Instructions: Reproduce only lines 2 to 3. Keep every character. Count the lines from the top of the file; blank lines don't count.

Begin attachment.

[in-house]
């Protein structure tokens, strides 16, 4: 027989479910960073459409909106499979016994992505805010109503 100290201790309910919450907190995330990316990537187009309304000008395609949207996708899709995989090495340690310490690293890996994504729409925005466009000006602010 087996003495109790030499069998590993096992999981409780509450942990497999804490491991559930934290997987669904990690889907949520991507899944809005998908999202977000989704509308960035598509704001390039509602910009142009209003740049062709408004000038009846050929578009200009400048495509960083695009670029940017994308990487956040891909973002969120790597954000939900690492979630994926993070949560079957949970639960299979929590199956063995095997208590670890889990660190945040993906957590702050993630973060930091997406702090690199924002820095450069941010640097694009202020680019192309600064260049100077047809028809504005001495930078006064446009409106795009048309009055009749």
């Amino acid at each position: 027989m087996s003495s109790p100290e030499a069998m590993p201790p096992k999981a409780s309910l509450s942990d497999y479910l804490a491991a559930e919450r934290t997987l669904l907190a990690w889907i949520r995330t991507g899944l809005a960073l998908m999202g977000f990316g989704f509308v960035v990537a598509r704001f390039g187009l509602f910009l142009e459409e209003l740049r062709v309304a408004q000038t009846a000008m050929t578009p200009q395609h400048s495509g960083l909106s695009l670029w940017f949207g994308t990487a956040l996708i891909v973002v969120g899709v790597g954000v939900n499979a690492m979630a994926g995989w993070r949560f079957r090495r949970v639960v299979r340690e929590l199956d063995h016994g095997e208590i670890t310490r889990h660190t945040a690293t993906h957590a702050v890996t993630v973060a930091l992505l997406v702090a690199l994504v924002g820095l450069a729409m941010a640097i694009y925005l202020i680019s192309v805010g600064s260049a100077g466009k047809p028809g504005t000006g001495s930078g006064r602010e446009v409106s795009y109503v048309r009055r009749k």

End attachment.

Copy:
């Protein structure tokens, strides 16, 4: 027989479910960073459409909106499979016994992505805010109503 100290201790309910919450907190995330990316990537187009309304000008395609949207996708899709995989090495340690310490690293890996994504729409925005466009000006602010 087996003495109790030499069998590993096992999981409780509450942990497999804490491991559930934290997987669904990690889907949520991507899944809005998908999202977000989704509308960035598509704001390039509602910009142009209003740049062709408004000038009846050929578009200009400048495509960083695009670029940017994308990487956040891909973002969120790597954000939900690492979630994926993070949560079957949970639960299979929590199956063995095997208590670890889990660190945040993906957590702050993630973060930091997406702090690199924002820095450069941010640097694009202020680019192309600064260049100077047809028809504005001495930078006064446009409106795009048309009055009749």
């Amino acid at each position: 027989m087996s003495s109790p100290e030499a069998m590993p201790p096992k999981a409780s309910l509450s942990d497999y479910l804490a491991a559930e919450r934290t997987l669904l907190a990690w889907i949520r995330t991507g899944l809005a960073l998908m999202g977000f990316g989704f509308v960035v990537a598509r704001f390039g187009l509602f910009l142009e459409e209003l740049r062709v309304a408004q000038t009846a000008m050929t578009p200009q395609h400048s495509g960083l909106s695009l670029w940017f949207g994308t990487a956040l996708i891909v973002v969120g899709v790597g954000v939900n499979a690492m979630a994926g995989w993070r949560f079957r090495r949970v639960v299979r340690e929590l199956d063995h016994g095997e208590i670890t310490r889990h660190t945040a690293t993906h957590a702050v890996t993630v973060a930091l992505l997406v702090a690199l994504v924002g820095l450069a729409m941010a640097i694009y925005l202020i680019s192309v805010g600064s260049a100077g466009k047809p028809g504005t000006g001495s930078g006064r602010e446009v409106s795009y109503v048309r009055r009749k």